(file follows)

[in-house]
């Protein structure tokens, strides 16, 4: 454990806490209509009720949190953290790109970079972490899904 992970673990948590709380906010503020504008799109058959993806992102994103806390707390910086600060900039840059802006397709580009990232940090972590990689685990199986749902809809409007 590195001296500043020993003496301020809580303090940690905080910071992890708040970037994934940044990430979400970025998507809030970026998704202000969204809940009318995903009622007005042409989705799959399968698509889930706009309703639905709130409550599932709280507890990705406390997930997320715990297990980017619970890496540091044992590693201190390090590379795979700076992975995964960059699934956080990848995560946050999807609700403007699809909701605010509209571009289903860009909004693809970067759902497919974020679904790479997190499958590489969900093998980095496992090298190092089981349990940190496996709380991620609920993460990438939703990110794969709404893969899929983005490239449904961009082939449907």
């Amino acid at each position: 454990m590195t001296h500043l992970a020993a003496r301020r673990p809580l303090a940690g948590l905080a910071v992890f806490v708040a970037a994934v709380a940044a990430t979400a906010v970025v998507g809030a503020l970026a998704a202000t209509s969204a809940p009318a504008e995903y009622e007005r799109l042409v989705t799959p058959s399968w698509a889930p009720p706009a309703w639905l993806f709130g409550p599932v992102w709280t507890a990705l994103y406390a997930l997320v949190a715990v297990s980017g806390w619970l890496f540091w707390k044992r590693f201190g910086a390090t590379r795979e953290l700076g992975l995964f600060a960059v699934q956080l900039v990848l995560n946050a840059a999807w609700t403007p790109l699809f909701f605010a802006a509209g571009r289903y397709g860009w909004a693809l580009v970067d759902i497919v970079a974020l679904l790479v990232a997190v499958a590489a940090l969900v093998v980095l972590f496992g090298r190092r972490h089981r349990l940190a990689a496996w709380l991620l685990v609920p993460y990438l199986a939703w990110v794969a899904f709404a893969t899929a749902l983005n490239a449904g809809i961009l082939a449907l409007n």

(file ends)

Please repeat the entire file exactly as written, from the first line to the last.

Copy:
[in-house]
């Protein structure tokens, strides 16, 4: 454990806490209509009720949190953290790109970079972490899904 992970673990948590709380906010503020504008799109058959993806992102994103806390707390910086600060900039840059802006397709580009990232940090972590990689685990199986749902809809409007 590195001296500043020993003496301020809580303090940690905080910071992890708040970037994934940044990430979400970025998507809030970026998704202000969204809940009318995903009622007005042409989705799959399968698509889930706009309703639905709130409550599932709280507890990705406390997930997320715990297990980017619970890496540091044992590693201190390090590379795979700076992975995964960059699934956080990848995560946050999807609700403007699809909701605010509209571009289903860009909004693809970067759902497919974020679904790479997190499958590489969900093998980095496992090298190092089981349990940190496996709380991620609920993460990438939703990110794969709404893969899929983005490239449904961009082939449907």
């Amino acid at each position: 454990m590195t001296h500043l992970a020993a003496r301020r673990p809580l303090a940690g948590l905080a910071v992890f806490v708040a970037a994934v709380a940044a990430t979400a906010v970025v998507g809030a503020l970026a998704a202000t209509s969204a809940p009318a504008e995903y009622e007005r799109l042409v989705t799959p058959s399968w698509a889930p009720p706009a309703w639905l993806f709130g409550p599932v992102w709280t507890a990705l994103y406390a997930l997320v949190a715990v297990s980017g806390w619970l890496f540091w707390k044992r590693f201190g910086a390090t590379r795979e953290l700076g992975l995964f600060a960059v699934q956080l900039v990848l995560n946050a840059a999807w609700t403007p790109l699809f909701f605010a802006a509209g571009r289903y397709g860009w909004a693809l580009v970067d759902i497919v970079a974020l679904l790479v990232a997190v499958a590489a940090l969900v093998v980095l972590f496992g090298r190092r972490h089981r349990l940190a990689a496996w709380l991620l685990v609920p993460y990438l199986a939703w990110v794969a899904f709404a893969t899929a749902l983005n490239a449904g809809i961009l082939a449907l409007n």